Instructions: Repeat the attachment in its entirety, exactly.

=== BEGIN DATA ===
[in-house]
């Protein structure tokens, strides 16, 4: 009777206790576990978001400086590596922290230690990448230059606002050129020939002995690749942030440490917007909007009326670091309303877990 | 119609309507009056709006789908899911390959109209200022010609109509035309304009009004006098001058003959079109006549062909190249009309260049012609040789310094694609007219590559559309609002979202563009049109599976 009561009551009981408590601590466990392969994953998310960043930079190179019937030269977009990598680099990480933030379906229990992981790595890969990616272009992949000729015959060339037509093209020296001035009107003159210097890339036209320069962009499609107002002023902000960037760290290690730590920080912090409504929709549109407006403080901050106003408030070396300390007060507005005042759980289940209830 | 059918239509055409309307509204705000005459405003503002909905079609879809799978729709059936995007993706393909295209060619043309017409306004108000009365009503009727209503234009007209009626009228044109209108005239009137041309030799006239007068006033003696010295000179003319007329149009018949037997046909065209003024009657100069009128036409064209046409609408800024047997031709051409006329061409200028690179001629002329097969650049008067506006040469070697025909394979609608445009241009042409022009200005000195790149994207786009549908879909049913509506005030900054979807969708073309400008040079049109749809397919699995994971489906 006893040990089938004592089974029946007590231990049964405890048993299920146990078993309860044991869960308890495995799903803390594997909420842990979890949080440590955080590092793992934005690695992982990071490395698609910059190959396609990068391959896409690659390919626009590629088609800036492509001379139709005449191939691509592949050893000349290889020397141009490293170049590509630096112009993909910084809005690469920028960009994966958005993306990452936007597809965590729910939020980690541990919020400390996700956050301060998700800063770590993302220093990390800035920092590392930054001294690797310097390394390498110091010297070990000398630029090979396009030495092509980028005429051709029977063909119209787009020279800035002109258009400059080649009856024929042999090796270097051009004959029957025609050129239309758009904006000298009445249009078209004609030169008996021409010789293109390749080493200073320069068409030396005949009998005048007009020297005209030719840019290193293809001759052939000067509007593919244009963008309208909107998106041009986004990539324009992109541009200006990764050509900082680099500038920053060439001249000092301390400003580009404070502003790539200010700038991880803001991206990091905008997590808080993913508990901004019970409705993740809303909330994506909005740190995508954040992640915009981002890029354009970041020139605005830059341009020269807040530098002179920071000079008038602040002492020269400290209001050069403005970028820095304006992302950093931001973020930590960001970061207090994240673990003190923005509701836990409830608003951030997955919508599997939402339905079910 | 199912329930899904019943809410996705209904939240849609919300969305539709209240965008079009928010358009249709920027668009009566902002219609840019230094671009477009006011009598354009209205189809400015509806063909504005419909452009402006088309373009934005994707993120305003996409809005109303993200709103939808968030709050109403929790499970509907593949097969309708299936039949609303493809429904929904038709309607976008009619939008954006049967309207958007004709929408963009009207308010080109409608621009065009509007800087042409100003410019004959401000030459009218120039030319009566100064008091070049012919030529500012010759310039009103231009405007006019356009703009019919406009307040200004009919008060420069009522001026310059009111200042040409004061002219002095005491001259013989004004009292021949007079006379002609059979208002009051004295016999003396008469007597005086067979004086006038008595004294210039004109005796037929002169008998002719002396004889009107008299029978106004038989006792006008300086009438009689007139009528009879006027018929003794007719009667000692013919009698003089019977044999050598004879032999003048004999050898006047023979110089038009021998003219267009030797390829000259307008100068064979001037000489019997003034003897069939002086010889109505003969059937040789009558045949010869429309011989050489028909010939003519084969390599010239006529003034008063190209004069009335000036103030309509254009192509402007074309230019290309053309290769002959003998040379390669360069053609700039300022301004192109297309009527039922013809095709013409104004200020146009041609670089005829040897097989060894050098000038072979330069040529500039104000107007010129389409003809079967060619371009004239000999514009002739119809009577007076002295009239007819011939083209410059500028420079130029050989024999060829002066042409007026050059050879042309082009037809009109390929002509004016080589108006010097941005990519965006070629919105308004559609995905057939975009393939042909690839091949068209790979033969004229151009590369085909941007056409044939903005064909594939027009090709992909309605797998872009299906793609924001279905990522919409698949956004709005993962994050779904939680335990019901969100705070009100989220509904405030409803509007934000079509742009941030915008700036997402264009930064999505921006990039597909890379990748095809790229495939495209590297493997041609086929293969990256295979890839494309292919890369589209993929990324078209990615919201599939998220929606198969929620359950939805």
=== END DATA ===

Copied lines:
[in-house]
């Protein structure tokens, strides 16, 4: 009777206790576990978001400086590596922290230690990448230059606002050129020939002995690749942030440490917007909007009326670091309303877990 | 119609309507009056709006789908899911390959109209200022010609109509035309304009009004006098001058003959079109006549062909190249009309260049012609040789310094694609007219590559559309609002979202563009049109599976 009561009551009981408590601590466990392969994953998310960043930079190179019937030269977009990598680099990480933030379906229990992981790595890969990616272009992949000729015959060339037509093209020296001035009107003159210097890339036209320069962009499609107002002023902000960037760290290690730590920080912090409504929709549109407006403080901050106003408030070396300390007060507005005042759980289940209830 | 059918239509055409309307509204705000005459405003503002909905079609879809799978729709059936995007993706393909295209060619043309017409306004108000009365009503009727209503234009007209009626009228044109209108005239009137041309030799006239007068006033003696010295000179003319007329149009018949037997046909065209003024009657100069009128036409064209046409609408800024047997031709051409006329061409200028690179001629002329097969650049008067506006040469070697025909394979609608445009241009042409022009200005000195790149994207786009549908879909049913509506005030900054979807969708073309400008040079049109749809397919699995994971489906 006893040990089938004592089974029946007590231990049964405890048993299920146990078993309860044991869960308890495995799903803390594997909420842990979890949080440590955080590092793992934005690695992982990071490395698609910059190959396609990068391959896409690659390919626009590629088609800036492509001379139709005449191939691509592949050893000349290889020397141009490293170049590509630096112009993909910084809005690469920028960009994966958005993306990452936007597809965590729910939020980690541990919020400390996700956050301060998700800063770590993302220093990390800035920092590392930054001294690797310097390394390498110091010297070990000398630029090979396009030495092509980028005429051709029977063909119209787009020279800035002109258009400059080649009856024929042999090796270097051009004959029957025609050129239309758009904006000298009445249009078209004609030169008996021409010789293109390749080493200073320069068409030396005949009998005048007009020297005209030719840019290193293809001759052939000067509007593919244009963008309208909107998106041009986004990539324009992109541009200006990764050509900082680099500038920053060439001249000092301390400003580009404070502003790539200010700038991880803001991206990091905008997590808080993913508990901004019970409705993740809303909330994506909005740190995508954040992640915009981002890029354009970041020139605005830059341009020269807040530098002179920071000079008038602040002492020269400290209001050069403005970028820095304006992302950093931001973020930590960001970061207090994240673990003190923005509701836990409830608003951030997955919508599997939402339905079910 | 199912329930899904019943809410996705209904939240849609919300969305539709209240965008079009928010358009249709920027668009009566902002219609840019230094671009477009006011009598354009209205189809400015509806063909504005419909452009402006088309373009934005994707993120305003996409809005109303993200709103939808968030709050109403929790499970509907593949097969309708299936039949609303493809429904929904038709309607976008009619939008954006049967309207958007004709929408963009009207308010080109409608621009065009509007800087042409100003410019004959401000030459009218120039030319009566100064008091070049012919030529500012010759310039009103231009405007006019356009703009019919406009307040200004009919008060420069009522001026310059009111200042040409004061002219002095005491001259013989004004009292021949007079006379002609059979208002009051004295016999003396008469007597005086067979004086006038008595004294210039004109005796037929002169008998002719002396004889009107008299029978106004038989006792006008300086009438009689007139009528009879006027018929003794007719009667000692013919009698003089019977044999050598004879032999003048004999050898006047023979110089038009021998003219267009030797390829000259307008100068064979001037000489019997003034003897069939002086010889109505003969059937040789009558045949010869429309011989050489028909010939003519084969390599010239006529003034008063190209004069009335000036103030309509254009192509402007074309230019290309053309290769002959003998040379390669360069053609700039300022301004192109297309009527039922013809095709013409104004200020146009041609670089005829040897097989060894050098000038072979330069040529500039104000107007010129389409003809079967060619371009004239000999514009002739119809009577007076002295009239007819011939083209410059500028420079130029050989024999060829002066042409007026050059050879042309082009037809009109390929002509004016080589108006010097941005990519965006070629919105308004559609995905057939975009393939042909690839091949068209790979033969004229151009590369085909941007056409044939903005064909594939027009090709992909309605797998872009299906793609924001279905990522919409698949956004709005993962994050779904939680335990019901969100705070009100989220509904405030409803509007934000079509742009941030915008700036997402264009930064999505921006990039597909890379990748095809790229495939495209590297493997041609086929293969990256295979890839494309292919890369589209993929990324078209990615919201599939998220929606198969929620359950939805």